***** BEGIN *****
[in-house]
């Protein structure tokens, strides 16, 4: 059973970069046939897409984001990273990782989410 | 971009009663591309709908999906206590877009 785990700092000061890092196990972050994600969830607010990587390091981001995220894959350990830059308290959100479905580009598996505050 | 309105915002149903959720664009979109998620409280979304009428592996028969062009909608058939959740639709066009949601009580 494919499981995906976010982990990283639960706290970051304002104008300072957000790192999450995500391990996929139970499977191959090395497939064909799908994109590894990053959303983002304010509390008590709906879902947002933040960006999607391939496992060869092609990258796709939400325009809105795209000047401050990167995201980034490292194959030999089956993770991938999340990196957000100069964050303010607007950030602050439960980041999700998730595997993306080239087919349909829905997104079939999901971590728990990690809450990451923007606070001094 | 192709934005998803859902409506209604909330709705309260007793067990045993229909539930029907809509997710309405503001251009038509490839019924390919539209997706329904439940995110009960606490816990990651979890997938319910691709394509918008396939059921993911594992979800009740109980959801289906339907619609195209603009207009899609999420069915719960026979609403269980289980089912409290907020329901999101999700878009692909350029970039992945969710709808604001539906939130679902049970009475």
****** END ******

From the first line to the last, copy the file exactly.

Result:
[in-house]
């Protein structure tokens, strides 16, 4: 059973970069046939897409984001990273990782989410 | 971009009663591309709908999906206590877009 785990700092000061890092196990972050994600969830607010990587390091981001995220894959350990830059308290959100479905580009598996505050 | 309105915002149903959720664009979109998620409280979304009428592996028969062009909608058939959740639709066009949601009580 494919499981995906976010982990990283639960706290970051304002104008300072957000790192999450995500391990996929139970499977191959090395497939064909799908994109590894990053959303983002304010509390008590709906879902947002933040960006999607391939496992060869092609990258796709939400325009809105795209000047401050990167995201980034490292194959030999089956993770991938999340990196957000100069964050303010607007950030602050439960980041999700998730595997993306080239087919349909829905997104079939999901971590728990990690809450990451923007606070001094 | 192709934005998803859902409506209604909330709705309260007793067990045993229909539930029907809509997710309405503001251009038509490839019924390919539209997706329904439940995110009960606490816990990651979890997938319910691709394509918008396939059921993911594992979800009740109980959801289906339907619609195209603009207009899609999420069915719960026979609403269980289980089912409290907020329901999101999700878009692909350029970039992945969710709808604001539906939130679902049970009475």